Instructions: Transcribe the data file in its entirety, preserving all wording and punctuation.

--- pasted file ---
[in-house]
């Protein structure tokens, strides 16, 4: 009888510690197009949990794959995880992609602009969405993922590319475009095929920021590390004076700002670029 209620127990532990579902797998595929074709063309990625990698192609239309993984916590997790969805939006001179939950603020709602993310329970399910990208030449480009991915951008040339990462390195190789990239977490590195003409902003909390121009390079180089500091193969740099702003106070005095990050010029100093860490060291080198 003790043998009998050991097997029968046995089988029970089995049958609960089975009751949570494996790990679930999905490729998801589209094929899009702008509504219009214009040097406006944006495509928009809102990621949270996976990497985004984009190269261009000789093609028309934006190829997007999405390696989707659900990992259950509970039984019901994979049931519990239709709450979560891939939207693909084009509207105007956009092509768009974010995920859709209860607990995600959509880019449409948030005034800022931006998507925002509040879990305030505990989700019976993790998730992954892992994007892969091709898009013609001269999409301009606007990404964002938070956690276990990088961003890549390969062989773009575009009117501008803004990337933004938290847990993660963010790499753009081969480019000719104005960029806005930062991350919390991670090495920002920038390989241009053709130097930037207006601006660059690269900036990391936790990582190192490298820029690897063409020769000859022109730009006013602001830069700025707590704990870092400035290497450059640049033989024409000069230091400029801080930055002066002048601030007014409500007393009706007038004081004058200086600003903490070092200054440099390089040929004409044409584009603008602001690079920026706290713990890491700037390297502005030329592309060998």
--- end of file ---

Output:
[in-house]
């Protein structure tokens, strides 16, 4: 009888510690197009949990794959995880992609602009969405993922590319475009095929920021590390004076700002670029 209620127990532990579902797998595929074709063309990625990698192609239309993984916590997790969805939006001179939950603020709602993310329970399910990208030449480009991915951008040339990462390195190789990239977490590195003409902003909390121009390079180089500091193969740099702003106070005095990050010029100093860490060291080198 003790043998009998050991097997029968046995089988029970089995049958609960089975009751949570494996790990679930999905490729998801589209094929899009702008509504219009214009040097406006944006495509928009809102990621949270996976990497985004984009190269261009000789093609028309934006190829997007999405390696989707659900990992259950509970039984019901994979049931519990239709709450979560891939939207693909084009509207105007956009092509768009974010995920859709209860607990995600959509880019449409948030005034800022931006998507925002509040879990305030505990989700019976993790998730992954892992994007892969091709898009013609001269999409301009606007990404964002938070956690276990990088961003890549390969062989773009575009009117501008803004990337933004938290847990993660963010790499753009081969480019000719104005960029806005930062991350919390991670090495920002920038390989241009053709130097930037207006601006660059690269900036990391936790990582190192490298820029690897063409020769000859022109730009006013602001830069700025707590704990870092400035290497450059640049033989024409000069230091400029801080930055002066002048601030007014409500007393009706007038004081004058200086600003903490070092200054440099390089040929004409044409584009603008602001690079920026706290713990890491700037390297502005030329592309060998």